by members of the League of
Nations Commission, of which the
I President was chairman. The only
[ documents that Mr. Wilson has seen
fit to surrender to the Senate are
the American draft of the League
I covenant, the first report of the
League Commission and the final
report which was adopted by the
conference. The two last, of course,
have been in the possession of the
Senate and the country for several
months. The committee made
specific requests for all of those
papers and also for "all data bearing
upon or used in connection with
the Treaty of Peace with Germany
now pending." None of the latter
was forthcoming.
It is the, business of the President
to negotiate treaties. It is the busi
ness of the Senate to examine the
result of those negotiations. It in
vestigates the finished Treaty in the
light of all the facts and from the
viewpoint of the protection of
American interests. That investiga
tion fails of its full purpose and the
value of its outcome to the Ameri
can people is endangered if the Sen
ate does not reach a decision in the
ljght of the same information that
was at the disposal of the negotia
tors. There were reasons why the
President assented to each provision
in the Treaty. The Senate has a
right to be apprised of those con
siderations in order that it may form
intelligent judgment. The Presi
dent had access to those documents
as an agent of the American people.
That agency now rests in the Senate,
and the same privileges enjoyed by
Mr. Wilson should be accorded to it.
IF FORD had, by any chance, at
tained his coveted seat in the
Upper House of Congress, he
might nbw be known as the Six-
Cent Senator.
WE ARE informed from Wash
ington that Mexico has been
notified of a "new policy"
adopted by the United States Gov
ernment. Mexico has been told
that drastic action will be taken un
less outrages against Americans are
And to think that it has required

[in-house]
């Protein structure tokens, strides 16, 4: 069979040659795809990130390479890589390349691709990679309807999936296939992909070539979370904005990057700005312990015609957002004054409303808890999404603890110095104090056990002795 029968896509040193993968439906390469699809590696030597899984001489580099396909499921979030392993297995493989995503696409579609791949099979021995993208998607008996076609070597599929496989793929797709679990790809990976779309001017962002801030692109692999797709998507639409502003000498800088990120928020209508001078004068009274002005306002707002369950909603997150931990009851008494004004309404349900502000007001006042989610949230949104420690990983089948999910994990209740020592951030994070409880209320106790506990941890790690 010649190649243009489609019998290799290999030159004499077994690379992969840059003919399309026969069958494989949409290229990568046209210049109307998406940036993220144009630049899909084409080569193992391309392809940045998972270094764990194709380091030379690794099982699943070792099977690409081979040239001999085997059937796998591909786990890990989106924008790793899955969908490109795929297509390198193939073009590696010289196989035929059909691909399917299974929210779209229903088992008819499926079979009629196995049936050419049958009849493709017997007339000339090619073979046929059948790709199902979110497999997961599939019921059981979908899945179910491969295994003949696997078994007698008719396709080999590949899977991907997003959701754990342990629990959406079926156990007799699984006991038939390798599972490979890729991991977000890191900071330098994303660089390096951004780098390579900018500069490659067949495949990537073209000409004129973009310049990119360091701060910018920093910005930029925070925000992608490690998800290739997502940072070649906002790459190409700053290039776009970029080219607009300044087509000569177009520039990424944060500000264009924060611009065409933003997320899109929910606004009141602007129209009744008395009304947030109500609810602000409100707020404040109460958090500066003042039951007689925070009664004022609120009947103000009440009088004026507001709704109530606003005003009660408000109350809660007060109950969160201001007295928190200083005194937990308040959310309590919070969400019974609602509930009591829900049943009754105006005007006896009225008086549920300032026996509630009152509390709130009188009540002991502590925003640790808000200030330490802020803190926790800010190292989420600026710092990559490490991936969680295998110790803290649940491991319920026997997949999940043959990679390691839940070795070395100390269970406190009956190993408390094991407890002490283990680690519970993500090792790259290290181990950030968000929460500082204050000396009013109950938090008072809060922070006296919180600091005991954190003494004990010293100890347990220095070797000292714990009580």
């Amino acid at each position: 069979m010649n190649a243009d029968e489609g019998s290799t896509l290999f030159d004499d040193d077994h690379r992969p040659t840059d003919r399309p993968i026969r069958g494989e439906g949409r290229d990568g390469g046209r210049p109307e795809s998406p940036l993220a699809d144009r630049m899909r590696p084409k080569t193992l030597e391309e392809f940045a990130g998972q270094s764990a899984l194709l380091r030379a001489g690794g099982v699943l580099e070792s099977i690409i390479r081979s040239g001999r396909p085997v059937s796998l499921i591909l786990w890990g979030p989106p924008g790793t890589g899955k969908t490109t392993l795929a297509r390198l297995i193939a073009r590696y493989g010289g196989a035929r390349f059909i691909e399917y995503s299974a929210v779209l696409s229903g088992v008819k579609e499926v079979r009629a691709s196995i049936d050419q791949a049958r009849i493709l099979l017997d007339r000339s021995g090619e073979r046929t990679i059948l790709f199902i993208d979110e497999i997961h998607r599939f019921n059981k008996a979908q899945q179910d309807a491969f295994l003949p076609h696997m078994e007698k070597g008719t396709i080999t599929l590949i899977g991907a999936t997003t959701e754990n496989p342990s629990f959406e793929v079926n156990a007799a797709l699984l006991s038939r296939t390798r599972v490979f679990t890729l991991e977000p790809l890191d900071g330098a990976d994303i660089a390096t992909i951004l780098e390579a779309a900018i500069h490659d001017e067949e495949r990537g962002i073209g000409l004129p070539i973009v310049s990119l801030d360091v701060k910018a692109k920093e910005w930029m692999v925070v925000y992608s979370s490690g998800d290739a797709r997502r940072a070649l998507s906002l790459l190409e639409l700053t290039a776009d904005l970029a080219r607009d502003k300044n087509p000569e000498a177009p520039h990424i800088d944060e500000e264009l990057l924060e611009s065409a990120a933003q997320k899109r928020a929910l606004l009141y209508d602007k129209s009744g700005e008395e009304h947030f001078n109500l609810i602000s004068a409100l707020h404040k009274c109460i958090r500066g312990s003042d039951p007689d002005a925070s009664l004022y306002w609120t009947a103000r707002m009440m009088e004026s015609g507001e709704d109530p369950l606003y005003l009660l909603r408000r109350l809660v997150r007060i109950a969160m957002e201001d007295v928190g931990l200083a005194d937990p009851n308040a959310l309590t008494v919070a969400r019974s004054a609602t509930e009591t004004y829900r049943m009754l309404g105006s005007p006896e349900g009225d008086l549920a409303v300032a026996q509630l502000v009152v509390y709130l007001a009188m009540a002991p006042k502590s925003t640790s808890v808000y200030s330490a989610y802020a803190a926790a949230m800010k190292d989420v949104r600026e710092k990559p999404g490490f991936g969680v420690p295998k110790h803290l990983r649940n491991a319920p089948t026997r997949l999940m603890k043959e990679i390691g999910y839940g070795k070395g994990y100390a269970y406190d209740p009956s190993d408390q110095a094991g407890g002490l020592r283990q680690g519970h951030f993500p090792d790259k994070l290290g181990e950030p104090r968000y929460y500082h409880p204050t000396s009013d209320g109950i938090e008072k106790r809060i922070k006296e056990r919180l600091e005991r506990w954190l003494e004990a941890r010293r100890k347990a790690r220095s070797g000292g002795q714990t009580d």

nearly eight years to find that the
Wilsonian policy of "watchful
waiting" is a failure- Meantime
Americans have been murdered by
the wholesale, their properties
plundered and their public con
cessions confiscated. Our valuable
oil holdings are slipping away from
us and soon Europe will control the
petroleum supply so much needed
in our industries and for our new
oil burning naval vessels.
How old Carranza must laugh!
Surely, he will say to himself. Presi
dent Wilson must be merely bluff
ing; a President who has stood all
the insults heaped upon him can
not be in earnest when he threatens
And from previous experiences it
is a fair gamble that Carranza will
guess right. The outrages will con
tinue right along with punctuality
and regularity and we will continue
to do nothing—until after March 4,
THE Kipona celebration, to
ward the success of which V.
Grant tForrer and his able
assistants are doing so much, is the
one big purely Harrisburg celebra
tion of the whole year. No city in
the country can duplicate it, for
none has such a set of front steps
as we have, fronting on such a beau
tiful river basin. Those actively in
charge of the program have been
working for months to make it a
success. It remains for the people
to finance their efforts. They have
given generously of their time; we
must give the money.
In years to come the Kipona will
draw thousands of excursionists to
Harrisburg annually. It will be
come an event in Central Pennsyl
vania to which throngs will flock.
But even now it provides a day's
vacation and a free show for many
people of Harrisburg, old and
young, who cannot get away from
town for a summer vacation. It is
celebrations such as this that make
the city a better place in which to
live and the people more contented.
Support the Kipona.
THOSE benighted individuals
who still cry for the League of
Nations are advised to get on
the band wagon of Americanism be
fore it is too late and they find
themselves labeled "Tories" and
shunned by patriots generally.
By the Ex-Oommlttccman
The desperate efforts of local
Democrats at the eleventh hour last
evening to find candidates with
which to till their local tickets dem
onstrates better than anything that
might be written the frightful
wreck of the once well-oiled Demo
cratic machine. It is on the rocks
and about the only thing the faith
li'.i ones have been able to salvage
is the name. The captain has be-;n
convicted of gross carelessness, if
net worse, and the survivors are in
a mutinous mood. If only an elttcl
ent tirst mate were at hand the
erstwhile commander would find
himself demoted to the ranks of
common sailor. Indeed there is
every likelihood that this will nap
ren at all events.
"We want a new leader," de
riared one of the disgruntled mem
bers of the Central Democratic
Clut last evening." a man who will
give us his best all the time; a
man who will do something nit re
than offer unl'a"orable criticism for
U<.se who are really tryinj to do
something and who will be inter
ested in the welfare of the party all
the time; not only when his own
future is at stake but when the fate
of the ticket depends upon wise
leadership and good judgment."
That seems to be the attitude of
Democrats everywhere to-day. The
spectacle of their gallant old ship
being smashed to bits on a rocky
coast with no help at hand and only
a few sturdy survivors on the shore
has aroused anger in the hearts of
those who are true followers of Jef
ferson and who sincerely believe
that the best interests of the coun